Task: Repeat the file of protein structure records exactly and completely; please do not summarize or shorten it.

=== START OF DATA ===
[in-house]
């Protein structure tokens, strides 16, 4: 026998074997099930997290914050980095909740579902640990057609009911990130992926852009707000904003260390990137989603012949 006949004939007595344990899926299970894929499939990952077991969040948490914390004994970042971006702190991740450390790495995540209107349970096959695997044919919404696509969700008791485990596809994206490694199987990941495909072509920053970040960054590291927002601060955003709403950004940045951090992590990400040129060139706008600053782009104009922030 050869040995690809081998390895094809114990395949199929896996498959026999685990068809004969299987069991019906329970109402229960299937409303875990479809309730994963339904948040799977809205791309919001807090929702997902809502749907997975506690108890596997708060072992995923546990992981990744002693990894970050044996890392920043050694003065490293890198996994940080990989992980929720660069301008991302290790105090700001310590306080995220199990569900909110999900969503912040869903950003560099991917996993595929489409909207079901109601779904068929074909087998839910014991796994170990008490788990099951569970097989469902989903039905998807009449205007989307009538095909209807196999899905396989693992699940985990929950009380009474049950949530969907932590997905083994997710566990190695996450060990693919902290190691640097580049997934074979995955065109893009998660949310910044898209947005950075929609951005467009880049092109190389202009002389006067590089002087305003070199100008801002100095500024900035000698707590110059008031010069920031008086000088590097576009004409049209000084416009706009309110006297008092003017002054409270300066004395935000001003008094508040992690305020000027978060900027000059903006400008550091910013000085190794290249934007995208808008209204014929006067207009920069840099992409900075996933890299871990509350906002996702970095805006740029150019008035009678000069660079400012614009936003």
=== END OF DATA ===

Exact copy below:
[in-house]
């Protein structure tokens, strides 16, 4: 026998074997099930997290914050980095909740579902640990057609009911990130992926852009707000904003260390990137989603012949 006949004939007595344990899926299970894929499939990952077991969040948490914390004994970042971006702190991740450390790495995540209107349970096959695997044919919404696509969700008791485990596809994206490694199987990941495909072509920053970040960054590291927002601060955003709403950004940045951090992590990400040129060139706008600053782009104009922030 050869040995690809081998390895094809114990395949199929896996498959026999685990068809004969299987069991019906329970109402229960299937409303875990479809309730994963339904948040799977809205791309919001807090929702997902809502749907997975506690108890596997708060072992995923546990992981990744002693990894970050044996890392920043050694003065490293890198996994940080990989992980929720660069301008991302290790105090700001310590306080995220199990569900909110999900969503912040869903950003560099991917996993595929489409909207079901109601779904068929074909087998839910014991796994170990008490788990099951569970097989469902989903039905998807009449205007989307009538095909209807196999899905396989693992699940985990929950009380009474049950949530969907932590997905083994997710566990190695996450060990693919902290190691640097580049997934074979995955065109893009998660949310910044898209947005950075929609951005467009880049092109190389202009002389006067590089002087305003070199100008801002100095500024900035000698707590110059008031010069920031008086000088590097576009004409049209000084416009706009309110006297008092003017002054409270300066004395935000001003008094508040992690305020000027978060900027000059903006400008550091910013000085190794290249934007995208808008209204014929006067207009920069840099992409900075996933890299871990509350906002996702970095805006740029150019008035009678000069660079400012614009936003």